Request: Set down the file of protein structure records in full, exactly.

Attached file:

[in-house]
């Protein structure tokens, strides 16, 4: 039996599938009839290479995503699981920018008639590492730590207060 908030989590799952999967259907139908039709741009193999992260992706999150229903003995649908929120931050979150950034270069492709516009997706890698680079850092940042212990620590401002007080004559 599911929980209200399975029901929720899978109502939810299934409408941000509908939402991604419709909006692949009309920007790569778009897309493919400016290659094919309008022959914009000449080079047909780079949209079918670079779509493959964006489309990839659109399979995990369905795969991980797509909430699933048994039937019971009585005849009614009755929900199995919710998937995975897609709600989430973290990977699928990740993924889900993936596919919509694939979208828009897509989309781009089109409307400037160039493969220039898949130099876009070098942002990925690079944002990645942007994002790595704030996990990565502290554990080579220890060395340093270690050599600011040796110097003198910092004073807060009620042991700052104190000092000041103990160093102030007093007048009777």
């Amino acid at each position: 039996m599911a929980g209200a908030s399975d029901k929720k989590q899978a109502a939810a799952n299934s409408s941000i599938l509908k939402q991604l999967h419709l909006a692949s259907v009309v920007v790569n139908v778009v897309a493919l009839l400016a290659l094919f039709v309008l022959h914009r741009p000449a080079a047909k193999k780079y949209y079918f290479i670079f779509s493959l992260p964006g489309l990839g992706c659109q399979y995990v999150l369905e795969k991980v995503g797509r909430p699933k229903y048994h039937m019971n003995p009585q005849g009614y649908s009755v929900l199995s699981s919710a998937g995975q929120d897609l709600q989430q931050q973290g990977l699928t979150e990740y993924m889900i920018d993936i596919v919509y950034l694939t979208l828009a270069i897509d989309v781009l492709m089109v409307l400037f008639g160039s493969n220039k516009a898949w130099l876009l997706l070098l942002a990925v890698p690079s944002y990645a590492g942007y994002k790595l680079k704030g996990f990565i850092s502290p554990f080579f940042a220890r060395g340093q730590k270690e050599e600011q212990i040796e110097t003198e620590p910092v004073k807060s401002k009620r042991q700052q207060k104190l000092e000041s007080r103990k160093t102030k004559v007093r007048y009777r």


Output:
[in-house]
């Protein structure tokens, strides 16, 4: 039996599938009839290479995503699981920018008639590492730590207060 908030989590799952999967259907139908039709741009193999992260992706999150229903003995649908929120931050979150950034270069492709516009997706890698680079850092940042212990620590401002007080004559 599911929980209200399975029901929720899978109502939810299934409408941000509908939402991604419709909006692949009309920007790569778009897309493919400016290659094919309008022959914009000449080079047909780079949209079918670079779509493959964006489309990839659109399979995990369905795969991980797509909430699933048994039937019971009585005849009614009755929900199995919710998937995975897609709600989430973290990977699928990740993924889900993936596919919509694939979208828009897509989309781009089109409307400037160039493969220039898949130099876009070098942002990925690079944002990645942007994002790595704030996990990565502290554990080579220890060395340093270690050599600011040796110097003198910092004073807060009620042991700052104190000092000041103990160093102030007093007048009777």
């Amino acid at each position: 039996m599911a929980g209200a908030s399975d029901k929720k989590q899978a109502a939810a799952n299934s409408s941000i599938l509908k939402q991604l999967h419709l909006a692949s259907v009309v920007v790569n139908v778009v897309a493919l009839l400016a290659l094919f039709v309008l022959h914009r741009p000449a080079a047909k193999k780079y949209y079918f290479i670079f779509s493959l992260p964006g489309l990839g992706c659109q399979y995990v999150l369905e795969k991980v995503g797509r909430p699933k229903y048994h039937m019971n003995p009585q005849g009614y649908s009755v929900l199995s699981s919710a998937g995975q929120d897609l709600q989430q931050q973290g990977l699928t979150e990740y993924m889900i920018d993936i596919v919509y950034l694939t979208l828009a270069i897509d989309v781009l492709m089109v409307l400037f008639g160039s493969n220039k516009a898949w130099l876009l997706l070098l942002a990925v890698p690079s944002y990645a590492g942007y994002k790595l680079k704030g996990f990565i850092s502290p554990f080579f940042a220890r060395g340093q730590k270690e050599e600011q212990i040796e110097t003198e620590p910092v004073k807060s401002k009620r042991q700052q207060k104190l000092e000041s007080r103990k160093t102030k004559v007093r007048y009777r």